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Roman Woodworking Hardcover – January 2, 2007


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Product Details

  • Hardcover: 400 pages
  • Publisher: Yale University Press (January 2, 2007)
  • Language: English
  • ISBN-10: 0300103417
  • ISBN-13: 978-0300103410
  • Product Dimensions: 10.3 x 7.3 x 1.1 inches
  • Shipping Weight: 1.9 pounds
  • Average Customer Review: 4.3 out of 5 stars  See all reviews (3 customer reviews)
  • Amazon Best Sellers Rank: #2,751,107 in Books (See Top 100 in Books)

Editorial Reviews

Review

"This book will be the standard reference for students and scholars seeking either a broad understanding of ancient woodworking or specifics relating to it."—Rabun Taylor, author of Roman Builders: A Study in Architectural Process


(Rabun Taylor)

About the Author

Roger B. Ulrich is professor of Classics at Dartmouth College and lives in Hanover, NH.


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13 of 13 people found the following review helpful By Irene Hahn on September 13, 2007
Format: Hardcover
Roman Woodworking by Roger B. Ulrich is a comprehensive and fascinating work on Roman woodworking, aimed at classicists, historians, and modern woodworkers. However, it is a great source too for ordinary folk with an enquiring mind and interested in the Ancient Roman world. And fiction writers looking for background information should take note.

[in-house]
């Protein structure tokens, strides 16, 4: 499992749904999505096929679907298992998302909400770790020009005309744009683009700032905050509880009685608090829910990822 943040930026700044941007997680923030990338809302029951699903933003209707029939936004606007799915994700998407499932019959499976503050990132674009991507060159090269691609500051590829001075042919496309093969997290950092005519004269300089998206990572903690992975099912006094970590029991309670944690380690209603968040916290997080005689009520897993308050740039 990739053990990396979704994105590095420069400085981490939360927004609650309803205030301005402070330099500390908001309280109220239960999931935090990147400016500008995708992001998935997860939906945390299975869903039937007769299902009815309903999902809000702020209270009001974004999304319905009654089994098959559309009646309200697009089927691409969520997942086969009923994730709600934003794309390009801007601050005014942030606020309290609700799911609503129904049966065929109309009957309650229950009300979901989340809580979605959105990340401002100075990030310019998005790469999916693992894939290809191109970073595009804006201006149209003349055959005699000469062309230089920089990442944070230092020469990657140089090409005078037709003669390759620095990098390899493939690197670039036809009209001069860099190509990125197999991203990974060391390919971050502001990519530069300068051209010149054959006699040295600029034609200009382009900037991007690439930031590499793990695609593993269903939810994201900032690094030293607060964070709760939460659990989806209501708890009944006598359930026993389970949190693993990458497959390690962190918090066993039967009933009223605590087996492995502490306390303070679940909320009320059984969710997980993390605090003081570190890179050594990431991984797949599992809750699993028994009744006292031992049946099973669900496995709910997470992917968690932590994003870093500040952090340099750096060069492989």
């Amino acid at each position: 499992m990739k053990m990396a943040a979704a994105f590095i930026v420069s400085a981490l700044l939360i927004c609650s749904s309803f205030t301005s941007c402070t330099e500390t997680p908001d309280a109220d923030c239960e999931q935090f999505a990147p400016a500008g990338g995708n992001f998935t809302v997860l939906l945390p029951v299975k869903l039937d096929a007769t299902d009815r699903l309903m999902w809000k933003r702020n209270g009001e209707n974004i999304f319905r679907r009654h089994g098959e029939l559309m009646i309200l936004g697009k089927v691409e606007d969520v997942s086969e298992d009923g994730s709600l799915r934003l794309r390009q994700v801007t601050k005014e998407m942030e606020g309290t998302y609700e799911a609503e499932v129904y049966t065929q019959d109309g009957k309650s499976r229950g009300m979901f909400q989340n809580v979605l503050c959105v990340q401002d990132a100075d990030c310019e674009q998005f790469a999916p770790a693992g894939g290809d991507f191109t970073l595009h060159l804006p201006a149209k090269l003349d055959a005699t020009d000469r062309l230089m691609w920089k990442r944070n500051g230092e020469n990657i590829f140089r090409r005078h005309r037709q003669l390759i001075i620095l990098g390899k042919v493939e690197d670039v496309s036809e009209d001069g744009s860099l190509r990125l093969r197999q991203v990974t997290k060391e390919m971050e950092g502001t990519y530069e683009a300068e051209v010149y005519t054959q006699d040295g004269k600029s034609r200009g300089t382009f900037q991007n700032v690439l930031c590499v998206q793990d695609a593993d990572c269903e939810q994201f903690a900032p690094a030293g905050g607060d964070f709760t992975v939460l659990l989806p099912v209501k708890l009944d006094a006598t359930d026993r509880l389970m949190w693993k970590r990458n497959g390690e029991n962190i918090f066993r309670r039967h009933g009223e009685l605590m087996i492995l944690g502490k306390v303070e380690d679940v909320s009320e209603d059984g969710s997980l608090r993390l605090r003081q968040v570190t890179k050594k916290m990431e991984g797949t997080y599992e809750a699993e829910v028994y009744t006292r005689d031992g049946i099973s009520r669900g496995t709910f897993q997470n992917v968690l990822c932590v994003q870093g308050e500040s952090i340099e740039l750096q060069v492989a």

The book is written in an easy prose, and the illustrations are photographs from museums and other institutions as well as models and drawings by the author himself, plus the occasional chart or table. There are in all 205 black & white illustrations. The 400-page figure is deceptive, as the book is printed in the rather narrow Quadraat font, which takes a bit of adjustment to aging eyes.

The author draws heavily on ancient historians, among them Pliny's Natural History, Vitruvius' On Architecture, Isidore's Origins, Strabo's Geography, and Cato's de re rustica. Archaeological data include tools of all imaginable kinds, other artifacts, paintings from Herculaneum, scenes from Trajan's Column, the latter frequently referenced, and even a gilt decorated glass vessel in the Vatican Museum; and dedicatory and funerary monuments, which show many tools and working scenes. The paintings and the Column present mainly architectural structures, but not exclusively. In addition, Mr. Ulrich references a number of modern authors, beginning with Technologie und Terminologie der Gewerbe und Künste bei Griechen und Römern (Hugo Blümner, 1884). Until now, this topic had been mainly addressed by European scholars.

he cross-referenced Glossary of Roman Woodworking Terms, set in small font type, takes up 67 pages. There is also an Appendix: Archaeological Evidence of Roman Woodworking Tools, and of course a bibliography.
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Format: Paperback Verified Purchase
As a profesional woodworker making Colonial reproductions for over 30 years I find all the roots of Greek Revival in this book. A must read for the American craftsman.
Steve Benson
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0 of 1 people found the following review helpful By BradMcQuaw on October 18, 2013
Format: Hardcover Verified Purchase
This is a dense, detailed read on how Romans worked with wood in every way imaginable. It's great for someone who is really into ancient history or perhaps the history of woodworking, but I think the average reader will find it too dry. I learned a lot, but since I was hoping to get ideas to integrate my woodworking class with history it wasn't really what I was looking for.
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